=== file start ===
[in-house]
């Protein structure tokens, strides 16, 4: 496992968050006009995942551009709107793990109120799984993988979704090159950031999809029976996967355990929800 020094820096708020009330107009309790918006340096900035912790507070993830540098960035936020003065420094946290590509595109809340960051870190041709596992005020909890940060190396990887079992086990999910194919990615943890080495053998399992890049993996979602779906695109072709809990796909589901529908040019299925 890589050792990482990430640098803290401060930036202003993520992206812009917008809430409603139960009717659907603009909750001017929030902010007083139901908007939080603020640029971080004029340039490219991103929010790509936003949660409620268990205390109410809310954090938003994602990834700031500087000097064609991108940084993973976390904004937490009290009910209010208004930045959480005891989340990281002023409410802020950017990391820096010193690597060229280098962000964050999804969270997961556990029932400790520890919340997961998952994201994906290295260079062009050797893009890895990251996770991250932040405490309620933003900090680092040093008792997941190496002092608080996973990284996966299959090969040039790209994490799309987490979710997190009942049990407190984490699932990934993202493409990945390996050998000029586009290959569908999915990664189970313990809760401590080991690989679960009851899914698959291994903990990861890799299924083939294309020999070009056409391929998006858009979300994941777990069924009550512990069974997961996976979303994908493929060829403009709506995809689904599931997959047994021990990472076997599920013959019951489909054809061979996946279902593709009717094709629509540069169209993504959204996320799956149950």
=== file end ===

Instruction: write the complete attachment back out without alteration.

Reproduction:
[in-house]
């Protein structure tokens, strides 16, 4: 496992968050006009995942551009709107793990109120799984993988979704090159950031999809029976996967355990929800 020094820096708020009330107009309790918006340096900035912790507070993830540098960035936020003065420094946290590509595109809340960051870190041709596992005020909890940060190396990887079992086990999910194919990615943890080495053998399992890049993996979602779906695109072709809990796909589901529908040019299925 890589050792990482990430640098803290401060930036202003993520992206812009917008809430409603139960009717659907603009909750001017929030902010007083139901908007939080603020640029971080004029340039490219991103929010790509936003949660409620268990205390109410809310954090938003994602990834700031500087000097064609991108940084993973976390904004937490009290009910209010208004930045959480005891989340990281002023409410802020950017990391820096010193690597060229280098962000964050999804969270997961556990029932400790520890919340997961998952994201994906290295260079062009050797893009890895990251996770991250932040405490309620933003900090680092040093008792997941190496002092608080996973990284996966299959090969040039790209994490799309987490979710997190009942049990407190984490699932990934993202493409990945390996050998000029586009290959569908999915990664189970313990809760401590080991690989679960009851899914698959291994903990990861890799299924083939294309020999070009056409391929998006858009979300994941777990069924009550512990069974997961996976979303994908493929060829403009709506995809689904599931997959047994021990990472076997599920013959019951489909054809061979996946279902593709009717094709629509540069169209993504959204996320799956149950």